AGO Also Asks Supreme Court to Stay the Ordinance to Stop Fees From Going Into Effect on February 1
PHOENIX – Arizona Attorney General Mark Brnovich's Office filed a special action with the Arizona Supreme Court Tuesday asking the Court to resolve the constitutionality of the City of Phoenix's Sky Harbor rideshare ordinance. Additionally, the AGO filed a request with the Supreme Court Tuesday to stay the Ordinance, which if granted, would halt the new rideshare fee from going into effect until the Court has a chance to rule on the constitutionality of the fee.
Last Thursday, the AGO released its findings in the Office's investigation of the rideshare fees set to go into effect on February 1. That investigation determined that the City's new fees very likely violate Article IX, § 25 of the Arizona Constitution. The AGO's determination and subsequent filing today triggers a mandatory review of the City's policy by the Arizona Supreme Court. Per statute, the matter is to be given "precedence over all other cases." The AGO is requesting that the Supreme Court declare the Ordinance in violation of the Arizona Constitution and therefore null and void.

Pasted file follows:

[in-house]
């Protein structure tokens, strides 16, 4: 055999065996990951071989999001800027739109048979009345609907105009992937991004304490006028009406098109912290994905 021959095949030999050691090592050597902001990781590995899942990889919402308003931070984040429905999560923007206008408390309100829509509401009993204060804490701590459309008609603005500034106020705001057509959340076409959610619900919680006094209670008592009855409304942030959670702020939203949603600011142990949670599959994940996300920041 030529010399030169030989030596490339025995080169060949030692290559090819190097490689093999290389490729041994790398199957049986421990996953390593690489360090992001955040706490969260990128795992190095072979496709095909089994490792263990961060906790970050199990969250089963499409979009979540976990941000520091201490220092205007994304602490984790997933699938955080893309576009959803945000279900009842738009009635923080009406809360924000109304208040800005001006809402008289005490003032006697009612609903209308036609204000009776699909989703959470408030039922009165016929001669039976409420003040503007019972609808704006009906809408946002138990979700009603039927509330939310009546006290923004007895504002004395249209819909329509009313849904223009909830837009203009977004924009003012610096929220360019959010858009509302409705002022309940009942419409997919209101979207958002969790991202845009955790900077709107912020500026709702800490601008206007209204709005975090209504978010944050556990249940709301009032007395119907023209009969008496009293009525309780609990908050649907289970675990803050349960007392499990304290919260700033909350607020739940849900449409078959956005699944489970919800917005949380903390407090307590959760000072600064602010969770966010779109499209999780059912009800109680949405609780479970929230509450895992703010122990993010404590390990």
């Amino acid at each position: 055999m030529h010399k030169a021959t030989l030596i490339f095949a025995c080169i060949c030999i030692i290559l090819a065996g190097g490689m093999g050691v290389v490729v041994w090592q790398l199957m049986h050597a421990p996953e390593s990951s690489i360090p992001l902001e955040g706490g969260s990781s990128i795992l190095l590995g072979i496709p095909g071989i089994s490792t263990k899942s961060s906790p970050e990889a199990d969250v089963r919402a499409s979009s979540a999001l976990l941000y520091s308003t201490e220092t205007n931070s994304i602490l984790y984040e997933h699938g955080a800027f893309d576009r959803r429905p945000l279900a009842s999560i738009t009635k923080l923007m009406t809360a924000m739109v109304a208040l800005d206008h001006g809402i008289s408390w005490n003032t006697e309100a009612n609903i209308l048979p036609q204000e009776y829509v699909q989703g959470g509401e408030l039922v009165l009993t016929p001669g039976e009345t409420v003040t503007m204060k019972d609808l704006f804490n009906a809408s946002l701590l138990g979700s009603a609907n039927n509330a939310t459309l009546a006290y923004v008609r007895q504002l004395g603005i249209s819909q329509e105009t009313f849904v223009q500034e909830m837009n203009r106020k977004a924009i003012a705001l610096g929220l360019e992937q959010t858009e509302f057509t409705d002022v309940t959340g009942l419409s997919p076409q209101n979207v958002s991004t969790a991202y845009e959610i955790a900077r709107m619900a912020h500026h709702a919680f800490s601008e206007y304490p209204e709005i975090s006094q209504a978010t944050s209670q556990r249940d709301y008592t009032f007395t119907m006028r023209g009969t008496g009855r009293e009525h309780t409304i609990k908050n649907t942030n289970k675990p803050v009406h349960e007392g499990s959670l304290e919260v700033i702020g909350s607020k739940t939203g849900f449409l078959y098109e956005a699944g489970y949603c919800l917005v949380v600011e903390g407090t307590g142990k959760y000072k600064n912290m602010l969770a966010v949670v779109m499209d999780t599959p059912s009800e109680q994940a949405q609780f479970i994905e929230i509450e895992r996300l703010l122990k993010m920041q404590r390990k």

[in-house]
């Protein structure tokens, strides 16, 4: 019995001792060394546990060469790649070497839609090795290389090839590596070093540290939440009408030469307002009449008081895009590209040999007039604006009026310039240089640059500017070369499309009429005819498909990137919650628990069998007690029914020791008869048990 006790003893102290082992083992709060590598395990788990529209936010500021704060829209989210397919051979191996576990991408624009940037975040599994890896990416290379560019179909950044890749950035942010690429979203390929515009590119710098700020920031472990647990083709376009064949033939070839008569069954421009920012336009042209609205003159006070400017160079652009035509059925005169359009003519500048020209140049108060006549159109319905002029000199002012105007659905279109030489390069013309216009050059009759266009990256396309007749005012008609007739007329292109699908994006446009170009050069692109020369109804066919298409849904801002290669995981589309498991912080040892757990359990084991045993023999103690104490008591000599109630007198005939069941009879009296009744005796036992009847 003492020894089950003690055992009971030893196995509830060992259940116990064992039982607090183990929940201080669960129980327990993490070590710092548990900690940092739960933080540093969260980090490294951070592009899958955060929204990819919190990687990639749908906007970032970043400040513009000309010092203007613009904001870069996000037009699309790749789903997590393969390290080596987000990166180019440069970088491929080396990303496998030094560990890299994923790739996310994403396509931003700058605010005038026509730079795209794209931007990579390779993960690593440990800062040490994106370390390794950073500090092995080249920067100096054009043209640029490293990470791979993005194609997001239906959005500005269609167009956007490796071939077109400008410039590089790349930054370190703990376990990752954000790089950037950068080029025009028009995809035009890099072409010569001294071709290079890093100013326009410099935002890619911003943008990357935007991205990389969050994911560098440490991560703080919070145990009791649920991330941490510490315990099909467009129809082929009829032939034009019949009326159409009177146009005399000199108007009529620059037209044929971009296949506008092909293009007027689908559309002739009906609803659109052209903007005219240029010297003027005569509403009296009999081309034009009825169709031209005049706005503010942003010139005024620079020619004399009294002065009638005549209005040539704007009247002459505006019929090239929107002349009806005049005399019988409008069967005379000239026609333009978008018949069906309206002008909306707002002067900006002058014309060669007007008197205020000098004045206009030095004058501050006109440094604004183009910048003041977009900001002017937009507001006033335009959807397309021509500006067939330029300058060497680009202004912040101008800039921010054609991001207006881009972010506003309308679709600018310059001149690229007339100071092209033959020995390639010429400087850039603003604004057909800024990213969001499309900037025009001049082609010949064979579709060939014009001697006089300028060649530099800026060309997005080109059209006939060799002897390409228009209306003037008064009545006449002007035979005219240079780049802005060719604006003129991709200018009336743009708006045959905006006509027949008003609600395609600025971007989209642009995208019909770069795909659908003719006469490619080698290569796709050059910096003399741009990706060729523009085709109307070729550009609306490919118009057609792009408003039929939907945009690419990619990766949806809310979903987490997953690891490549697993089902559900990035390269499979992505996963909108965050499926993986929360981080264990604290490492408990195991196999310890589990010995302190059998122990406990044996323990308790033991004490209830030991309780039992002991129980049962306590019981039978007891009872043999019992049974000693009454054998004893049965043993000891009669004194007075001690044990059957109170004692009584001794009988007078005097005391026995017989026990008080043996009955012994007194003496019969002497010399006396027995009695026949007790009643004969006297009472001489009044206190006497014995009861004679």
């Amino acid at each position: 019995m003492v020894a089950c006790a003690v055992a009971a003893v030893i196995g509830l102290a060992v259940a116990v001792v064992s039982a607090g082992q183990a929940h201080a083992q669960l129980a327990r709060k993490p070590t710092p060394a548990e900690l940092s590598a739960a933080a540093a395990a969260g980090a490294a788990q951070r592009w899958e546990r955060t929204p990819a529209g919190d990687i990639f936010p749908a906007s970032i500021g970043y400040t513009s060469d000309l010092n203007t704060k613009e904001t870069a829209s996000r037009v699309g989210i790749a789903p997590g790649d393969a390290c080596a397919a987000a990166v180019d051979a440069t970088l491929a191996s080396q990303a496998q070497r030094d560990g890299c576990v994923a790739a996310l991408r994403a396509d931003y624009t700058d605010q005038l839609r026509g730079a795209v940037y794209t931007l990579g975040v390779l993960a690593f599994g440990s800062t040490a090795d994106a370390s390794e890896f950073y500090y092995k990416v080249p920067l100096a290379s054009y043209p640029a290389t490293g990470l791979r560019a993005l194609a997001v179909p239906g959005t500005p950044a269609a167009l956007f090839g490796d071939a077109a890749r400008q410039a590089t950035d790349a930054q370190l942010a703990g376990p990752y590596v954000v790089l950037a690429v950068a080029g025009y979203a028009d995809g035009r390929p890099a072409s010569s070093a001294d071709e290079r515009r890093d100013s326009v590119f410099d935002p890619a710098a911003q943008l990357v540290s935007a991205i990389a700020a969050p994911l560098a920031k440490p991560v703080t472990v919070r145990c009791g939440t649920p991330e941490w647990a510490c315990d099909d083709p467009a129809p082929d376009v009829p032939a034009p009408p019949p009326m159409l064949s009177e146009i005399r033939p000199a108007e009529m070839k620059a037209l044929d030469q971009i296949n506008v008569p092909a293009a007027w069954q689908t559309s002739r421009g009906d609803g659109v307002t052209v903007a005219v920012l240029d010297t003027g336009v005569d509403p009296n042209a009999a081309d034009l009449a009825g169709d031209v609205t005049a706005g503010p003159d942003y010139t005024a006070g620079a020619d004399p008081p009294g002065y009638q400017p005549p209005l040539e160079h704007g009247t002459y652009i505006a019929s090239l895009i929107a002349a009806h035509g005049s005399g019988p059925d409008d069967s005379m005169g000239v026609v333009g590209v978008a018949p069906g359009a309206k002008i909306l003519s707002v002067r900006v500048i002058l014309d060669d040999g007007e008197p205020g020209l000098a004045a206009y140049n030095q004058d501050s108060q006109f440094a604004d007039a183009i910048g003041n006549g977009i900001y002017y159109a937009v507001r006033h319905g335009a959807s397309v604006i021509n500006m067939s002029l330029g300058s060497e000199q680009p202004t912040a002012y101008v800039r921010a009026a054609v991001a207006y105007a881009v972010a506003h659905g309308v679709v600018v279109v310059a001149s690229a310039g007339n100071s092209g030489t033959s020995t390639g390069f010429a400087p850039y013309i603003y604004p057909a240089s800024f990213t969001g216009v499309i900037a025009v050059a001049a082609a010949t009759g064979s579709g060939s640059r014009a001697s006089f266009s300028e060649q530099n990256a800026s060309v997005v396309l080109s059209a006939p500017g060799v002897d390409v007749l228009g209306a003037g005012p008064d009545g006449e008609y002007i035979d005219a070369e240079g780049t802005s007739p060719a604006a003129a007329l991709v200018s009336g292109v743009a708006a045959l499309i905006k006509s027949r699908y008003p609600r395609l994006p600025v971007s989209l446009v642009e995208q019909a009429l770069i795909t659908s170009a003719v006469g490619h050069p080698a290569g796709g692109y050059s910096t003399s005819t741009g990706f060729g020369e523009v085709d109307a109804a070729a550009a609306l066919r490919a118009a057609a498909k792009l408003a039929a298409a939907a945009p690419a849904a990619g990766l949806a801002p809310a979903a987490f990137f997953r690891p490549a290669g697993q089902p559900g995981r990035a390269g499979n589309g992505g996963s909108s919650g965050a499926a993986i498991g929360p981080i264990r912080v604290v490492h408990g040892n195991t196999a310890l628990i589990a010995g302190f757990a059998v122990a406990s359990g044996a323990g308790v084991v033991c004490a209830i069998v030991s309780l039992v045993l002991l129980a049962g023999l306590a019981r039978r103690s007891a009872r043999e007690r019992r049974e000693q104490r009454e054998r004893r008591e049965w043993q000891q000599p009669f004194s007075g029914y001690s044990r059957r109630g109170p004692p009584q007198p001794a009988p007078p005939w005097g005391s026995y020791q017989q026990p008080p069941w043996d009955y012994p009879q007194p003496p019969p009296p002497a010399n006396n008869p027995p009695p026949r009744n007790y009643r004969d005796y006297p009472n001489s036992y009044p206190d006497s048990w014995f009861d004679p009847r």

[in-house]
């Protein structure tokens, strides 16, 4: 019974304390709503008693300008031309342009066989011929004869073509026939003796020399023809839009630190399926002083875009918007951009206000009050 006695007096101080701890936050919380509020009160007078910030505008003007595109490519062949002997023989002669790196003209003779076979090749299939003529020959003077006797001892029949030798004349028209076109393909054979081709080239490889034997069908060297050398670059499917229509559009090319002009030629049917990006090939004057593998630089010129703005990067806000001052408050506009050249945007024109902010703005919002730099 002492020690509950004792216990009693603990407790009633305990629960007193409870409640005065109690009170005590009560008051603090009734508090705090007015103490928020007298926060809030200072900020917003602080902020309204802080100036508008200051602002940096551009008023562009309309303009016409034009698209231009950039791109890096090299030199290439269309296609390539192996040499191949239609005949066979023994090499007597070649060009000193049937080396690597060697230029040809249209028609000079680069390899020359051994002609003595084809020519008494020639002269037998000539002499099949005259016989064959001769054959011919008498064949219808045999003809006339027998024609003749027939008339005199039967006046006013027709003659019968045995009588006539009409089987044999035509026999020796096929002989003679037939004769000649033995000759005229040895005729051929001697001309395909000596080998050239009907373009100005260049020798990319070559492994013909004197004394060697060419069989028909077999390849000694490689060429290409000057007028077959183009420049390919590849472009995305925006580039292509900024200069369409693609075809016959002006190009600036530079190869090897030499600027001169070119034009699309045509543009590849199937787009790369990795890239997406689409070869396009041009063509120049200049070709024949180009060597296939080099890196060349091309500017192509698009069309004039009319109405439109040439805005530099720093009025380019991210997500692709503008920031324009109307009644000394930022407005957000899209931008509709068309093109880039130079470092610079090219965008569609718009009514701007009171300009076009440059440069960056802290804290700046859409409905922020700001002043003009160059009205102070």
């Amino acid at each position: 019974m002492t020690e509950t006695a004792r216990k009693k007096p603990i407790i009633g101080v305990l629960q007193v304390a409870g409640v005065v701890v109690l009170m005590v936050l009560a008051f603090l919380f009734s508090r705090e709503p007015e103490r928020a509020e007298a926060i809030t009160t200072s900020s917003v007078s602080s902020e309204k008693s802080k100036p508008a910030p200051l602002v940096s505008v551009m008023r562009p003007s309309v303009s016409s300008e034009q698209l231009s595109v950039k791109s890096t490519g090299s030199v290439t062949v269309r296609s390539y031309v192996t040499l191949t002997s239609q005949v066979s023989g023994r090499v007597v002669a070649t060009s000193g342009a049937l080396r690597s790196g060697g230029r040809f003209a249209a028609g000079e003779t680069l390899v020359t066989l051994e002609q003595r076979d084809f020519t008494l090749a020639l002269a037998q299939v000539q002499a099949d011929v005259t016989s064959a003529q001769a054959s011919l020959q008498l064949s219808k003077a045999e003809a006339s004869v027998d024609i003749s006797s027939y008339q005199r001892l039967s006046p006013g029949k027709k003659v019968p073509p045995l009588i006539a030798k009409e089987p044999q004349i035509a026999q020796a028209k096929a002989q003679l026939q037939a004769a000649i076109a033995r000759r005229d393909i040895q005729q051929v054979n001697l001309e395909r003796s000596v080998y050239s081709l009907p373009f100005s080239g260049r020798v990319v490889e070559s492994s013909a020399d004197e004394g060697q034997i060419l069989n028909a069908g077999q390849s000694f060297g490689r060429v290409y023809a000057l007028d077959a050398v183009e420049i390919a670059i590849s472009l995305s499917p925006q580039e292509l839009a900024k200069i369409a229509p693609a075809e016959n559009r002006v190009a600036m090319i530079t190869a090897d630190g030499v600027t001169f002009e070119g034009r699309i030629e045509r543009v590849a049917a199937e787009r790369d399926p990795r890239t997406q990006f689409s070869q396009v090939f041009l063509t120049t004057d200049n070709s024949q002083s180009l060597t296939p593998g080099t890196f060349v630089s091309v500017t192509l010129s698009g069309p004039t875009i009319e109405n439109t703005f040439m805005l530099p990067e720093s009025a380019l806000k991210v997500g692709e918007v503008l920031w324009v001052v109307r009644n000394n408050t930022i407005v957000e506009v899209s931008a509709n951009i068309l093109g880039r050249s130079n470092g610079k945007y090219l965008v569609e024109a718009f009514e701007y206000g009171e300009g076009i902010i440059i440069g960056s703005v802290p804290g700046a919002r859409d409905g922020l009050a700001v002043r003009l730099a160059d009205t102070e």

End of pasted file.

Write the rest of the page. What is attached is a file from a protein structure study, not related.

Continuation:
A copy of special action challenging the constitutionality of City of Phoenix rideshare ordinance.
A copy of the request to stay the new rideshare fees from taking effect on February 1.
On Wednesday morning, the AGO submitted a notice supplemental authority at the Arizona Supreme Court after Uber sent a letter to the City of Phoenix Tuesday night stating it will pull out of the airport by January 31, 2020.
Copy of supplemental authority.